Preface: Etymonline does not answer this question. I (but please tell me if I should not) quote the definitions for the English verbs (Loan words from Latin then Old French) because they did not shift semantically and so equal the Latin definitions.
- I arrange, compile, compose, make up.
- I construct, build.
- I organize, order.
- I settle.
- I set up, establish, confirm
- (with infinitive) I decide, resolve.
Abbreviate 'Inanimate Subject(s)' to IS, and any 'direct object' as DO. Consider this syntax:
composes \\ constitutesDO.
Replace the verbs in question by definitions 5.1 and 6.1 above:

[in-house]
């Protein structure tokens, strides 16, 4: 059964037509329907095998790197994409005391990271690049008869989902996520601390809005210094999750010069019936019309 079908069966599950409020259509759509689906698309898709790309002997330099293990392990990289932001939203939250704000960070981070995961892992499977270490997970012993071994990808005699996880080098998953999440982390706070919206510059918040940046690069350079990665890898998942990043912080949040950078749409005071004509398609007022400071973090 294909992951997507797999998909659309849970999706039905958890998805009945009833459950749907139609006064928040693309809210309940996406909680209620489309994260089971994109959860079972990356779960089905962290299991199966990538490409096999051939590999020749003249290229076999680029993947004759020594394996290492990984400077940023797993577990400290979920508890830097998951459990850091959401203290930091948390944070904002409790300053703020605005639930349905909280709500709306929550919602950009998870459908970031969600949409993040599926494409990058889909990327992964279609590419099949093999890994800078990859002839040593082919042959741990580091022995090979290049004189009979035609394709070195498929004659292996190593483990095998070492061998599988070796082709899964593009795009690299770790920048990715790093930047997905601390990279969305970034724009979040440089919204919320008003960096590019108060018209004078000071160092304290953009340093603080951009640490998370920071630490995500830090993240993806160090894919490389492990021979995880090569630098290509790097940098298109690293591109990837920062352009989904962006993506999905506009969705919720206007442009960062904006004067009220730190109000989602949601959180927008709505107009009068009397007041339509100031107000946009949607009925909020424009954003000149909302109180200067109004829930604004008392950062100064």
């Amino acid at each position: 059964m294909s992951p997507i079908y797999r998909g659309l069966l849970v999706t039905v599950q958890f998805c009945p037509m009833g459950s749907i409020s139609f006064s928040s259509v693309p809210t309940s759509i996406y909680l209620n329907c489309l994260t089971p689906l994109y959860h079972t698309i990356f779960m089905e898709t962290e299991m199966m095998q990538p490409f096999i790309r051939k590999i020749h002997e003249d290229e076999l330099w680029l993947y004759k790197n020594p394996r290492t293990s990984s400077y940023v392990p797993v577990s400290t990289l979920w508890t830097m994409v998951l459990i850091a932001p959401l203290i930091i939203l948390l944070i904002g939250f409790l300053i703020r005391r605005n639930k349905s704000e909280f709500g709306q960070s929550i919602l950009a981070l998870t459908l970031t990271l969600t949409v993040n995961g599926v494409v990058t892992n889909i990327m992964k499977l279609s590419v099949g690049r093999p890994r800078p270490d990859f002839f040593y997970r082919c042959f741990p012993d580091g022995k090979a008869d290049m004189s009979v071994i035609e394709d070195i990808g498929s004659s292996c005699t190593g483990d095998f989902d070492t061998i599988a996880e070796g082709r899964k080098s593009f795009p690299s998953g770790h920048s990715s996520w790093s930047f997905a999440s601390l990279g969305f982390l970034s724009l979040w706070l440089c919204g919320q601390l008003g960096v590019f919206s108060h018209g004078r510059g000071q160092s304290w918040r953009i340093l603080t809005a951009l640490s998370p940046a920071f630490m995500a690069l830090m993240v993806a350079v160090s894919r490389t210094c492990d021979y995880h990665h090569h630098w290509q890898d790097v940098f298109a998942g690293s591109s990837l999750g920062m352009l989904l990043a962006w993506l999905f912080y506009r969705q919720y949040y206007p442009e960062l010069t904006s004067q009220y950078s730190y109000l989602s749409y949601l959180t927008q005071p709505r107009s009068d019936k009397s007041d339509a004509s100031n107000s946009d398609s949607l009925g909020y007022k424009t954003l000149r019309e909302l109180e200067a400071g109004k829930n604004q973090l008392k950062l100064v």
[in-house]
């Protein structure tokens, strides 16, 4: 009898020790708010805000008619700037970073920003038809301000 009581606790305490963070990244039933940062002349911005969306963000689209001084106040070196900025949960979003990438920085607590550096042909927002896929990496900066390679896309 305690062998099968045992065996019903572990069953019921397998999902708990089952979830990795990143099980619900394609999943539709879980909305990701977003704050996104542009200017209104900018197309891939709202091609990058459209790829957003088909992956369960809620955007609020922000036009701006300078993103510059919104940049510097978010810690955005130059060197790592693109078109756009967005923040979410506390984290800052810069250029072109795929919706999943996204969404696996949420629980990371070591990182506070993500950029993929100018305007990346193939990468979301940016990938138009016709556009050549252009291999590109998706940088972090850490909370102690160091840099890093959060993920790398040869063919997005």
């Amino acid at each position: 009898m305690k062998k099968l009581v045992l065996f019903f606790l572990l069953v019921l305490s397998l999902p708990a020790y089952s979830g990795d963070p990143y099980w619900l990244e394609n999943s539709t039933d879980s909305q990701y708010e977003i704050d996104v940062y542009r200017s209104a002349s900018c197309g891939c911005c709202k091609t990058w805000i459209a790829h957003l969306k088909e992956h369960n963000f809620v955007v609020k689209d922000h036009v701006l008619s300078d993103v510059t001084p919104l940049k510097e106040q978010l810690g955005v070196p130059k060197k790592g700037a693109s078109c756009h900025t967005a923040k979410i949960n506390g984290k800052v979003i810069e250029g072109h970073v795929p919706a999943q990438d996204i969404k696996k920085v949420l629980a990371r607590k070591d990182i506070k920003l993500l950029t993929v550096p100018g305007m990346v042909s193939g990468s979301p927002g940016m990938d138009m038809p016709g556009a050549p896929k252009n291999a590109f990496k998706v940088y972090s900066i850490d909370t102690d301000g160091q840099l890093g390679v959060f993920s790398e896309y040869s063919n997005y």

makes up / constructs \\ sets upDO.
2 makes no sense; IS itself (assumed inanimate) cannot cause directly, but IS can cause indirectly through chance and randomness (ie: the Big Bang effect). So if 2's verbs are interpreted causatively as in 3 below, then
3 appears to justify com- as a causative prefix;
but is any of the above correct?
3. IS CAUSES TO BE
made up / constructed \\ set upDO.